Red Dead Redemption
Genre: Action Adventure
Platform: Xbox 360, PlayStation 3
Available from: Amazon
After playing dozens of games set in the legendary Wild West, all ranging from bad to worse, the prospect of ever playing a Western one could call "good" seemed as empty as the gap between a prospector's front teeth. That is, until we played Red Dead Redemption.
RDR came out of the gate this year as the best Western game ever made by focusing on the basics of the genre: character and setting, two of developer Rockstar's core strengths and the two elements that will make or break any Western. RDR's hero, John Marston, is an archetypal Western anti-hero trying to clear his name and rejoin his family, supported by a cast of memorable characters you'll be thinking about long after the credits roll.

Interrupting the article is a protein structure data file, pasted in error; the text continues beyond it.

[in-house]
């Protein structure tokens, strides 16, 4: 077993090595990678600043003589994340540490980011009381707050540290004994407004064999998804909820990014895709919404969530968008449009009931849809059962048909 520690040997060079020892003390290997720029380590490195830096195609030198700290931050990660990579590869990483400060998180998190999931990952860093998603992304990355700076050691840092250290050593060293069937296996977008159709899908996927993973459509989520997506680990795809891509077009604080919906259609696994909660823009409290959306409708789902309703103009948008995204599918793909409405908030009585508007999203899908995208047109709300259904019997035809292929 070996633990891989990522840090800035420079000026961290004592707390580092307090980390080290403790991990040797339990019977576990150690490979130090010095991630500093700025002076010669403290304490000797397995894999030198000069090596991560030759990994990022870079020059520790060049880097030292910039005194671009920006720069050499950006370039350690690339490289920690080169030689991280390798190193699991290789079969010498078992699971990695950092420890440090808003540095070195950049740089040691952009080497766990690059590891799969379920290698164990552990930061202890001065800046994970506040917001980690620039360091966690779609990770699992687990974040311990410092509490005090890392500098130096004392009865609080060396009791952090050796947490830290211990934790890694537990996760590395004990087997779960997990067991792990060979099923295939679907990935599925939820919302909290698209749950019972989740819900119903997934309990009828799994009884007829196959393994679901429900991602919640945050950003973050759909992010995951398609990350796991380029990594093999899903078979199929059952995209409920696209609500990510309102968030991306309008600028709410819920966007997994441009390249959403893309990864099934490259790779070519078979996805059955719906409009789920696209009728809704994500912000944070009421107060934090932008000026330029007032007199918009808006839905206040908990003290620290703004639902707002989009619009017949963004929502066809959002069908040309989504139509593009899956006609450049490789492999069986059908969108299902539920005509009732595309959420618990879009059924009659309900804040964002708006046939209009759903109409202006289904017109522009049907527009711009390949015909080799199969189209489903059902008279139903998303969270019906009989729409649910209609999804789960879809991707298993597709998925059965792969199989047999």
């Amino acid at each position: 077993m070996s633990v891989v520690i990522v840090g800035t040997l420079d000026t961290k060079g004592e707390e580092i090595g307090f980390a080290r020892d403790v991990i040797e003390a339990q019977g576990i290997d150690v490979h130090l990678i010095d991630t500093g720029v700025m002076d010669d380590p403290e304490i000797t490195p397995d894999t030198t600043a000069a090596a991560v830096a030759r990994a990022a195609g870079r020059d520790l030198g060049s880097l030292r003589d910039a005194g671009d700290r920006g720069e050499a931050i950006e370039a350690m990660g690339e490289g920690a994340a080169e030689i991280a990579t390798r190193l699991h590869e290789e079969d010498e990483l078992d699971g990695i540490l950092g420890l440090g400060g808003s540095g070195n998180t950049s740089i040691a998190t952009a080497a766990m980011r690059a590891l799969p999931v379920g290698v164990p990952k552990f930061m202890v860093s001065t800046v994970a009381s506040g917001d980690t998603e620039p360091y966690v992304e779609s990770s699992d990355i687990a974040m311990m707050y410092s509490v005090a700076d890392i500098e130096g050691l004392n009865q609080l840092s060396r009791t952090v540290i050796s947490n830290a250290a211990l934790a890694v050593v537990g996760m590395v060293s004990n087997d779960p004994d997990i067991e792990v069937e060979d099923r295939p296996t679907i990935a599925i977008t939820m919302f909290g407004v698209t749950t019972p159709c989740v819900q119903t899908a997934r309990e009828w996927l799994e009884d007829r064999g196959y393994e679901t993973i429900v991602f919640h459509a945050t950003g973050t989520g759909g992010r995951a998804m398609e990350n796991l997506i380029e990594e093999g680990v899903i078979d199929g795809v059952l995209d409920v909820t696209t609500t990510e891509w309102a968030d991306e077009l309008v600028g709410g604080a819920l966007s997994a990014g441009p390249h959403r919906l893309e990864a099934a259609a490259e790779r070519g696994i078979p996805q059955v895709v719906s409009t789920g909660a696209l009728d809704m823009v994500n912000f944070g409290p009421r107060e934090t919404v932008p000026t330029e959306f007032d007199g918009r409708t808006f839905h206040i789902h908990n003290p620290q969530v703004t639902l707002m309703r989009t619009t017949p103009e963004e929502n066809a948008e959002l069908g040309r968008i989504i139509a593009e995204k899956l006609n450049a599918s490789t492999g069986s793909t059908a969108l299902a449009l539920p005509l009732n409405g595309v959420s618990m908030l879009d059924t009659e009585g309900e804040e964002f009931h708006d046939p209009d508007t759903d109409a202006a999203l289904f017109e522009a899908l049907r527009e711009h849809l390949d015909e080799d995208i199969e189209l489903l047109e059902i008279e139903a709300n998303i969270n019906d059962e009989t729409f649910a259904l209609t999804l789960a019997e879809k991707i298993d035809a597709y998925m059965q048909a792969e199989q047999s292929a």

Unlike some story-strong games, however, RDR is actually fun to play, filled with guns, dynamite, trains, stagecoaches, horses, whores and saloons. What it does best is put you in the setting, give you setting-specific goals to achieve alongside setting-realistic characters who are well-acted and written well. Combined with engaging and deep gameplay and a breadth of missions taking John Marston from the American Southwest, to Mexico, to a cold, mountainous frontier, the story elements make for a Western experience that's as good or better as those on film, and a worthy nominee for this year's Game of the Year.